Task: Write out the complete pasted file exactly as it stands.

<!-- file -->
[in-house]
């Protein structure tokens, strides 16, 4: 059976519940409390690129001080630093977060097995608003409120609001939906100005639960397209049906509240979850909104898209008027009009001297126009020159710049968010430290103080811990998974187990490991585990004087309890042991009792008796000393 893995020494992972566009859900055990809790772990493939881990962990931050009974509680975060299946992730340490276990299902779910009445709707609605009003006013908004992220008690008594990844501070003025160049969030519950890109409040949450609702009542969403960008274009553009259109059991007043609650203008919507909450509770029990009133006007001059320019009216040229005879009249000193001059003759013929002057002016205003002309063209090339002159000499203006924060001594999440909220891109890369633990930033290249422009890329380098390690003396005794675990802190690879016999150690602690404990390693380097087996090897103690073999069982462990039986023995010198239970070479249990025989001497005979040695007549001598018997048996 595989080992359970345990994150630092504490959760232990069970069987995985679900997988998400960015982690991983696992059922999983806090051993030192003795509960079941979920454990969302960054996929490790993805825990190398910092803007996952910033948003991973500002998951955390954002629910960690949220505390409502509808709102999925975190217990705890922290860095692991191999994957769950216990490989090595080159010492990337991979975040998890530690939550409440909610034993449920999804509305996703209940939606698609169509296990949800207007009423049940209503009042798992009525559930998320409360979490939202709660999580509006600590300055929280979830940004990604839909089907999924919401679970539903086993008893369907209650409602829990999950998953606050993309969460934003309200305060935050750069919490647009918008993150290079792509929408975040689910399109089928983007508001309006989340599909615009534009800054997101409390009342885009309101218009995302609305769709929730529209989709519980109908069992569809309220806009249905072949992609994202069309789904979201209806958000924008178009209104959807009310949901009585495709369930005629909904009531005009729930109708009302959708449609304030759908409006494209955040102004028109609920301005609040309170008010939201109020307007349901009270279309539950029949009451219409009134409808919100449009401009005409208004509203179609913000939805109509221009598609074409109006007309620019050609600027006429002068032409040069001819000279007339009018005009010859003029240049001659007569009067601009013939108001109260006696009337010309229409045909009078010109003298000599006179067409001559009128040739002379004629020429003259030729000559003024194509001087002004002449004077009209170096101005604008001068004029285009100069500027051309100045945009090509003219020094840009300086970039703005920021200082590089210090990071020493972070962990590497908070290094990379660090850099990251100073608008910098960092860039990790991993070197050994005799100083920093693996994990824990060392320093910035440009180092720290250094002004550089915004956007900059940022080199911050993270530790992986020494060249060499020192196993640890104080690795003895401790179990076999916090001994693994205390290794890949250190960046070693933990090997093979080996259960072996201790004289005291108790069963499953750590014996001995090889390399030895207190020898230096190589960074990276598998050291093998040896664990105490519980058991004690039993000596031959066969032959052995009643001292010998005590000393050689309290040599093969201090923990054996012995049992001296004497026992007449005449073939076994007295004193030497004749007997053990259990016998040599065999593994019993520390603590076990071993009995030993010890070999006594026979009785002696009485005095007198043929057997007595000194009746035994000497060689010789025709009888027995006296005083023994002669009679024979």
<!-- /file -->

[in-house]
């Protein structure tokens, strides 16, 4: 059976519940409390690129001080630093977060097995608003409120609001939906100005639960397209049906509240979850909104898209008027009009001297126009020159710049968010430290103080811990998974187990490991585990004087309890042991009792008796000393 893995020494992972566009859900055990809790772990493939881990962990931050009974509680975060299946992730340490276990299902779910009445709707609605009003006013908004992220008690008594990844501070003025160049969030519950890109409040949450609702009542969403960008274009553009259109059991007043609650203008919507909450509770029990009133006007001059320019009216040229005879009249000193001059003759013929002057002016205003002309063209090339002159000499203006924060001594999440909220891109890369633990930033290249422009890329380098390690003396005794675990802190690879016999150690602690404990390693380097087996090897103690073999069982462990039986023995010198239970070479249990025989001497005979040695007549001598018997048996 595989080992359970345990994150630092504490959760232990069970069987995985679900997988998400960015982690991983696992059922999983806090051993030192003795509960079941979920454990969302960054996929490790993805825990190398910092803007996952910033948003991973500002998951955390954002629910960690949220505390409502509808709102999925975190217990705890922290860095692991191999994957769950216990490989090595080159010492990337991979975040998890530690939550409440909610034993449920999804509305996703209940939606698609169509296990949800207007009423049940209503009042798992009525559930998320409360979490939202709660999580509006600590300055929280979830940004990604839909089907999924919401679970539903086993008893369907209650409602829990999950998953606050993309969460934003309200305060935050750069919490647009918008993150290079792509929408975040689910399109089928983007508001309006989340599909615009534009800054997101409390009342885009309101218009995302609305769709929730529209989709519980109908069992569809309220806009249905072949992609994202069309789904979201209806958000924008178009209104959807009310949901009585495709369930005629909904009531005009729930109708009302959708449609304030759908409006494209955040102004028109609920301005609040309170008010939201109020307007349901009270279309539950029949009451219409009134409808919100449009401009005409208004509203179609913000939805109509221009598609074409109006007309620019050609600027006429002068032409040069001819000279007339009018005009010859003029240049001659007569009067601009013939108001109260006696009337010309229409045909009078010109003298000599006179067409001559009128040739002379004629020429003259030729000559003024194509001087002004002449004077009209170096101005604008001068004029285009100069500027051309100045945009090509003219020094840009300086970039703005920021200082590089210090990071020493972070962990590497908070290094990379660090850099990251100073608008910098960092860039990790991993070197050994005799100083920093693996994990824990060392320093910035440009180092720290250094002004550089915004956007900059940022080199911050993270530790992986020494060249060499020192196993640890104080690795003895401790179990076999916090001994693994205390290794890949250190960046070693933990090997093979080996259960072996201790004289005291108790069963499953750590014996001995090889390399030895207190020898230096190589960074990276598998050291093998040896664990105490519980058991004690039993000596031959066969032959052995009643001292010998005590000393050689309290040599093969201090923990054996012995049992001296004497026992007449005449073939076994007295004193030497004749007997053990259990016998040599065999593994019993520390603590076990071993009995030993010890070999006594026979009785002696009485005095007198043929057997007595000194009746035994000497060689010789025709009888027995006296005083023994002669009679024979």